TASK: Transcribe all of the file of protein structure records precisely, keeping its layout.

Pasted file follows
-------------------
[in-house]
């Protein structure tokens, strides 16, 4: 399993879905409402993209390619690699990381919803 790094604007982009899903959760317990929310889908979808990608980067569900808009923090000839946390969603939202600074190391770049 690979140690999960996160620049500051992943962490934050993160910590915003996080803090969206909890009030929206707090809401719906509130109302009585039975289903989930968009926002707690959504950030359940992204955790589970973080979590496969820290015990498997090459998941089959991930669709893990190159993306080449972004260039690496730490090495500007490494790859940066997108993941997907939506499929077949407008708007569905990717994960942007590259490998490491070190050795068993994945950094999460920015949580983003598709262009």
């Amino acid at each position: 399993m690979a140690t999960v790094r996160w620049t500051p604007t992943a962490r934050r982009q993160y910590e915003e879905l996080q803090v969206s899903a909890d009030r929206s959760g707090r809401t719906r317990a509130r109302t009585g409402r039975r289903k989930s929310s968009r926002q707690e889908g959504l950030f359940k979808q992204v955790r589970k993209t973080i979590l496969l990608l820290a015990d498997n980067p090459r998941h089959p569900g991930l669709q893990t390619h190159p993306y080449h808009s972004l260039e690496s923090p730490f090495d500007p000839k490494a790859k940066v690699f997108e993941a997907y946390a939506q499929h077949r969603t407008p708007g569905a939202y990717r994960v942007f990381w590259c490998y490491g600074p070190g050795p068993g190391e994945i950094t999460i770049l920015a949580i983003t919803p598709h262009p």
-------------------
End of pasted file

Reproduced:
[in-house]
């Protein structure tokens, strides 16, 4: 399993879905409402993209390619690699990381919803 790094604007982009899903959760317990929310889908979808990608980067569900808009923090000839946390969603939202600074190391770049 690979140690999960996160620049500051992943962490934050993160910590915003996080803090969206909890009030929206707090809401719906509130109302009585039975289903989930968009926002707690959504950030359940992204955790589970973080979590496969820290015990498997090459998941089959991930669709893990190159993306080449972004260039690496730490090495500007490494790859940066997108993941997907939506499929077949407008708007569905990717994960942007590259490998490491070190050795068993994945950094999460920015949580983003598709262009």
């Amino acid at each position: 399993m690979a140690t999960v790094r996160w620049t500051p604007t992943a962490r934050r982009q993160y910590e915003e879905l996080q803090v969206s899903a909890d009030r929206s959760g707090r809401t719906r317990a509130r109302t009585g409402r039975r289903k989930s929310s968009r926002q707690e889908g959504l950030f359940k979808q992204v955790r589970k993209t973080i979590l496969l990608l820290a015990d498997n980067p090459r998941h089959p569900g991930l669709q893990t390619h190159p993306y080449h808009s972004l260039e690496s923090p730490f090495d500007p000839k490494a790859k940066v690699f997108e993941a997907y946390a939506q499929h077949r969603t407008p708007g569905a939202y990717r994960v942007f990381w590259c490998y490491g600074p070190g050795p068993g190391e994945i950094t999460i770049l920015a949580i983003t919803p598709h262009p």